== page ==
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Those who are fortunate enough to be successful investors generally know that when it comes time to cash in on their profits, the IRS is ready and waiting for its share. Capital gains taxes are nothing new, but after decades of relying almost entirely on taxpayers to do the right thing with their tax returns, the federal government finally required brokers to start providing cost-basis information on sold securities both to accountholders and to the IRS. Still, even after having taken effect in previous years, the system is far from perfect, and IRS Form 8949 is often necessary to get your tax return in the shape the IRS wants to see. Let's take a closer look at this form and why you need to understand its role in your overall return.
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What Form 8949 doesWhen it was first introduced, Form 8949 dramatically changed the way people reported gains and losses on sales of stocks and other investments. Before Form 8949 came into existence, brokers reported sales information on Form 1099-B, which included only a total amount of sales proceeds. Now, though, brokers are required to give details on each individual sale in your account, with the intent that you'll then put it line by line on Form 8949. Included in that information is not only how much money you received when you sold the security but also what the broker believes is your cost basis on the position.
The biggest confusion with Form 8949 stems from the fact that during this transition period, brokers don't necessary have all the information they need to give you your cost basis. As a result, taxpayers have to file multiple 8949 forms, with a separate form needed for those positions for which your broker didn't know the cost basis. The reason for the separation is likely to highlight the need for scrutiny from the IRS for numbers that aren't independently verified by a financial institution.
In addition, Form 8949 calls for taxpayers to make their own adjustments to the reported cost basis under certain circumstances. For instance, the wash sale rules sometimes disallow taxpayers from taking capital losses, but an individual brokerage company might not know that you've violated the wash sale rules if a transaction took place at another institution. Similarly, errors your financial institution made, situations in which you're the nominee for another taxpayer who's actually liable for the tax, or certain other special circumstances can warrant the need to make changes to tax basis. The appropriate code for the type of issue involved goes on Form 8949 along with any required basis adjustment.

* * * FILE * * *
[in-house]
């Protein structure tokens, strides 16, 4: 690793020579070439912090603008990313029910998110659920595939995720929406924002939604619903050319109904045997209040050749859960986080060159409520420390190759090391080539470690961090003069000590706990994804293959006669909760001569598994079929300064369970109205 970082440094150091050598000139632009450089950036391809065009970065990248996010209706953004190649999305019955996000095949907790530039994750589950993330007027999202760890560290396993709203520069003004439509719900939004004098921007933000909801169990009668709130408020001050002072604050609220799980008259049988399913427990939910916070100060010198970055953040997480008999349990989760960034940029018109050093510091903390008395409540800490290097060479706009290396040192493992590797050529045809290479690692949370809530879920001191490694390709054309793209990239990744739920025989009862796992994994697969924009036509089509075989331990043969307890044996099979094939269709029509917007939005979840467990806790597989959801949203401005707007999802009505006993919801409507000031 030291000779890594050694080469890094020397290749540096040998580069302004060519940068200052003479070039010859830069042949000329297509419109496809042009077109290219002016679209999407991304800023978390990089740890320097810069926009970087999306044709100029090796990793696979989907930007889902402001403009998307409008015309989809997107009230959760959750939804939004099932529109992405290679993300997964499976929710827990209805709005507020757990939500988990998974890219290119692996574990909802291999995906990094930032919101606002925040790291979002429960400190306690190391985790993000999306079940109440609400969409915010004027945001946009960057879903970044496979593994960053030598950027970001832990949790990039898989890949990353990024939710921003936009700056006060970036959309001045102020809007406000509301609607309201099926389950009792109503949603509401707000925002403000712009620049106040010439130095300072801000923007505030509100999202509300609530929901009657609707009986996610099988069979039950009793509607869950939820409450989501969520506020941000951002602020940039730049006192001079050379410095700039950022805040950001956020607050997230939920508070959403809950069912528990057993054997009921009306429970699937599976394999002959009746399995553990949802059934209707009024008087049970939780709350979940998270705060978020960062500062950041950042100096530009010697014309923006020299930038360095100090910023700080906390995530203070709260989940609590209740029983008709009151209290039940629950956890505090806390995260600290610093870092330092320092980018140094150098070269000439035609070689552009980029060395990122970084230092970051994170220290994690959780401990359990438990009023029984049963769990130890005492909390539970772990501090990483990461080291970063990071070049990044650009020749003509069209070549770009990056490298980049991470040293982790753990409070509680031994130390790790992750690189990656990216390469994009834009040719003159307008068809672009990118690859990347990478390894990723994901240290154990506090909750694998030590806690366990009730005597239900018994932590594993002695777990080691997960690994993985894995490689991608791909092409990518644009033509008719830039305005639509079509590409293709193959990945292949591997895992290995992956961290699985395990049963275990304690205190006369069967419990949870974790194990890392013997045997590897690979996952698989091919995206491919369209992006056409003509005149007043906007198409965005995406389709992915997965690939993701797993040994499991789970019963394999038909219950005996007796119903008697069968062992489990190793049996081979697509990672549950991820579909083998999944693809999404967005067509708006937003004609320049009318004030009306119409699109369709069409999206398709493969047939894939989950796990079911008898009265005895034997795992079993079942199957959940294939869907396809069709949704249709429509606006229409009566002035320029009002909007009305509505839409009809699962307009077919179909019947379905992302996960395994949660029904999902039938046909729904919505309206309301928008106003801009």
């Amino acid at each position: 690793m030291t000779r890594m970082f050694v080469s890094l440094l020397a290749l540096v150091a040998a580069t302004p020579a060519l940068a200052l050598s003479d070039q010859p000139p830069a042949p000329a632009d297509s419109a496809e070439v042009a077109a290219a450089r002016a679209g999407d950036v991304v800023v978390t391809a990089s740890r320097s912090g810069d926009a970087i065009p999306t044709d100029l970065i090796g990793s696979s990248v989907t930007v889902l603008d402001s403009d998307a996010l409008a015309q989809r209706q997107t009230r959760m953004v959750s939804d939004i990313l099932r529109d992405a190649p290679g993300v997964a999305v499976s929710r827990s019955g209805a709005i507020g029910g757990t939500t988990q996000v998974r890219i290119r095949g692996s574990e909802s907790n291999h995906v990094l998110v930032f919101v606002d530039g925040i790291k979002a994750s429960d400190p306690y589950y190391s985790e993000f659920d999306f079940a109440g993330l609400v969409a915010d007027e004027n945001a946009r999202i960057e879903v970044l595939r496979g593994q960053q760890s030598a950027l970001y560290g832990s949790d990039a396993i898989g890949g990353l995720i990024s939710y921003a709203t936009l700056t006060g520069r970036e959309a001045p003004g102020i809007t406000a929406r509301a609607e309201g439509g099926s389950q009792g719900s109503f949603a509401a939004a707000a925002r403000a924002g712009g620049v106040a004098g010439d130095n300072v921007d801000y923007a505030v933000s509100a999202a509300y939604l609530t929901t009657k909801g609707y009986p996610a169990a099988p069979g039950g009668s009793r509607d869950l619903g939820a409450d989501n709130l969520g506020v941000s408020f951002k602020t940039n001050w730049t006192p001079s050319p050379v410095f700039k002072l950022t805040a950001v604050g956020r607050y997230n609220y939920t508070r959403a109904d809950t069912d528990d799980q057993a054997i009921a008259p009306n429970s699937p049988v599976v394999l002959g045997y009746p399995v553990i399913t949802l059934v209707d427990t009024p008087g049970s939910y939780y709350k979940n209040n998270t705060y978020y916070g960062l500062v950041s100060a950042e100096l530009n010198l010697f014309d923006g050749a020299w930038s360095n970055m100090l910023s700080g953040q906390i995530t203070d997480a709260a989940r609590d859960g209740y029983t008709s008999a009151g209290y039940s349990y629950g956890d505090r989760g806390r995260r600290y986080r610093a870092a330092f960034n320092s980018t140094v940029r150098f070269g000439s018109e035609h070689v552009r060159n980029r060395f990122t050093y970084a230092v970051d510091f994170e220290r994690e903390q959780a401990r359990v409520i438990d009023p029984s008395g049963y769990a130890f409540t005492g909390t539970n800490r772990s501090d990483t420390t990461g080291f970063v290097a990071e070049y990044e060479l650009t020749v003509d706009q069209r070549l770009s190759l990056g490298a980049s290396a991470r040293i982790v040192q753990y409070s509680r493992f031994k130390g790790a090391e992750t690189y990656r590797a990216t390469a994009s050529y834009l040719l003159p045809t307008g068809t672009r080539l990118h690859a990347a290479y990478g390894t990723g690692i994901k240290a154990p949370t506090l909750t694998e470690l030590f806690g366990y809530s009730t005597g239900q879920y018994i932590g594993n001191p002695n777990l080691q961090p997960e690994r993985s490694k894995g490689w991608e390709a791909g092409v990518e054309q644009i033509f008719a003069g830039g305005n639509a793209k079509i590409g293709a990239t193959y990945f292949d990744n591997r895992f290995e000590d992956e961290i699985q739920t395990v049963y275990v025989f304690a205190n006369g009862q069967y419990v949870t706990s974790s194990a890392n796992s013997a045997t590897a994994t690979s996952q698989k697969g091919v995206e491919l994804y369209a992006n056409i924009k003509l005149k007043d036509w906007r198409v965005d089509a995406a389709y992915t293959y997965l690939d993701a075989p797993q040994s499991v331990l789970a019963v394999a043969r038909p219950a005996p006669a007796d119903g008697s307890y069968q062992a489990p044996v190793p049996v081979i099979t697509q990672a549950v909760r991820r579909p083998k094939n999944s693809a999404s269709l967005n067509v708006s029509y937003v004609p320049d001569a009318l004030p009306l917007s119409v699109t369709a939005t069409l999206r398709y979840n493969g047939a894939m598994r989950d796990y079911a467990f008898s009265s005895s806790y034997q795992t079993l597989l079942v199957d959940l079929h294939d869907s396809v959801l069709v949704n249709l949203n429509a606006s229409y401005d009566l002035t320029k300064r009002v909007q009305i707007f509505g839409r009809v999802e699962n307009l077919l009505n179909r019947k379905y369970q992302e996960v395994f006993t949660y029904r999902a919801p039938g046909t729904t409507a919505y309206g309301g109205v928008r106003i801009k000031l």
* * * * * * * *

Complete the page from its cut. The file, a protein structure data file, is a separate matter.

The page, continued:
Do you need to file Form 8949 anymore? The IRS responded to all the confusion surrounding Form 8949 by making changes to the filing requirements. For this year, the current rules make it much easier to comply with IRS requirements in reporting capital gains and losses.
Specifically, if your broker provided correct basis information on all of your sales, and no adjustments are necessary, then you no longer need to provide line-by-line detail on Form 8949. Instead, you can put a summary of that information in the appropriate lines of your 1040 Schedule D.
However, if both of those conditions aren't met, then you'll still need to file the form with the IRS. That covers situations in which your broker doesn't know what your cost basis is -- usually because you've owned the assets further than its recordkeeping goes back -- as well as reported transactions for which an additional adjustment is necessary. If you don't use Form 8949 in these situations, then you run the risk of having the IRS come back to you for more information to justify your treatment of the transactions that created the gains or losses.
It's always unpleasant to lose some of your hard-earned investment gains to the IRS, and having to navigate the complicated Form 8949 can make that task even less enjoyable. Still, with recent changes to the reporting requirements, you won't find Form 8949 as hard to deal with as taxpayers have in the past.
The article Form 8949: How the IRS Made This Hated Form (a Little) Less Confusing originally appeared on Fool.com.
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